International students working in Australia’s hospitality and tourism sector may soon be allowed to work more hours. Australia’s federal government is considering lifting the cap of 40 hours of work a fortnight by providing more visa flexibility during the pandemic, reported the Financial Review.
This new measure will be included in Australia’s federal budget on May 11 to offer hospitality and tourism operators some relief. Some 350,000 foreigners are in Australia on student visas.
The report adds that temporary visa holders will be able to shift to the COVID-19 “pandemic event visa” for a year if they take up jobs in hospitality or tourism. The hospitality and tourism sector have also joined agriculture, food processing, healthcare, aged care, disability care and childcare as critical sectors that allow workers to be eligible for the 408 visa subclass.
Temporary visa holders working in — or intending to work in tourism and hospitality — will be able to apply for the COVID-19 visa up to 90 days before their existing visa expires and then remain in Australia for up to 12 more months.
Immigration Minister Alex Hawke was quoted saying in SBS News that the move will help fill staffing gaps in these sectors and support Australia’s economic recovery. “Government has listened carefully to the states, territories and industry and is introducing these changes to support critical sectors for Australia’s COVID-19 economic recovery,” he was quoted saying. The decision also comes after international students, including those working in these sectors, were among the worst impacted by COVID shutdowns at the height of the pandemic last year.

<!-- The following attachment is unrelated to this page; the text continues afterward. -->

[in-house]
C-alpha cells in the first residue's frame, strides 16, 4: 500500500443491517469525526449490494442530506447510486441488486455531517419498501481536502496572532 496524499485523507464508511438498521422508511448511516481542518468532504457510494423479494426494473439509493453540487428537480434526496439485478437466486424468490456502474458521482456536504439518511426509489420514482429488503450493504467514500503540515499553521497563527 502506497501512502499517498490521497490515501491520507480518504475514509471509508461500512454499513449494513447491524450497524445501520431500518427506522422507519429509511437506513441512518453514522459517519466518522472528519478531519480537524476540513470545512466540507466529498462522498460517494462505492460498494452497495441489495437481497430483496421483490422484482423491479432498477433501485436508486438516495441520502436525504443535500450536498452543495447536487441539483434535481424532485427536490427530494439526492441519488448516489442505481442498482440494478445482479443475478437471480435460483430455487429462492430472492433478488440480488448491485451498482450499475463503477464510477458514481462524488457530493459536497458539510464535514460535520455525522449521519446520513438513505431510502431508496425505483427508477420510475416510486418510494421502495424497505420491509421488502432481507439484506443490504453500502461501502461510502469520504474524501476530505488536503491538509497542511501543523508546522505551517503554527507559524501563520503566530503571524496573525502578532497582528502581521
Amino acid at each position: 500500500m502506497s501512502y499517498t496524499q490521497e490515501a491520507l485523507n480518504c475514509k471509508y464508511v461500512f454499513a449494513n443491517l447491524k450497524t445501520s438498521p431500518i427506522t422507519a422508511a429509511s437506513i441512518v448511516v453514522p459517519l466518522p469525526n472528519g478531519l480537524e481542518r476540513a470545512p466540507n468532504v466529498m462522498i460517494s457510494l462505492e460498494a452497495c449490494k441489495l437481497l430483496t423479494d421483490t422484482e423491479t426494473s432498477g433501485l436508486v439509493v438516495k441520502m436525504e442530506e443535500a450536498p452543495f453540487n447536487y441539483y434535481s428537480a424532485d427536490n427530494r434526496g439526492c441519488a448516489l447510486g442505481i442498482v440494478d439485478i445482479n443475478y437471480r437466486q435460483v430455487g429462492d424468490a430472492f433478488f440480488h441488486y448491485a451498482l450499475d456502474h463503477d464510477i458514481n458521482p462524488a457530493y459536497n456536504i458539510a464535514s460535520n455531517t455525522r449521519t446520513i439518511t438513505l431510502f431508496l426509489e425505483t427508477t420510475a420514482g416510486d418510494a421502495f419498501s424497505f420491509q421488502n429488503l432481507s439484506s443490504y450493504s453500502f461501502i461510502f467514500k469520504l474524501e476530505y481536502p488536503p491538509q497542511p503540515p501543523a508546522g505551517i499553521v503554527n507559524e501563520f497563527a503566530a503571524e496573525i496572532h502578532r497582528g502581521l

Easing restrictions in hospitality and tourism sector welcomed
On Twitter, Australia’s Group of Eight (Go8) universities said they welcome visa flexibility for international students, adding that the decision to remove existing work hour caps for Student Visa holders working in hospitality and tourism is good news for international students and the economy.
Tourism and Transport Forum chief Margy Osmond welcomed the visa changes, saying some city hotels had been forced to limit occupancy on weekends because of staff shortages. “Extending the expiry dates for the visas of foreign students already in Australia and increasing the hours they are able to work will be a real boon for the tourism and hospitality sectors that are struggling to service the domestic market as we face a massive skill shortage,” she was quoted saying by the Financial Review.
In a separate report, Australia is scheduled to reopen its borders next year in a budget plan to bring back migrants and speed up the economic recovery. The federal government fears that growth cannot be sustained if travellers are kept away and citizens kept at home, reported The Sydney Morning Herald. Treasurer Josh Frydenberg said he believed in restoring migration to the levels seen before the pandemic as soon as the government’s health experts declare it possible.
Australia Prime Minister Scott Morrison reiterated on Facebook yesterday (May 9): “International borders will only open when it is safe to do so. We still have a long way to go, and there are still many uncertainties ahead.”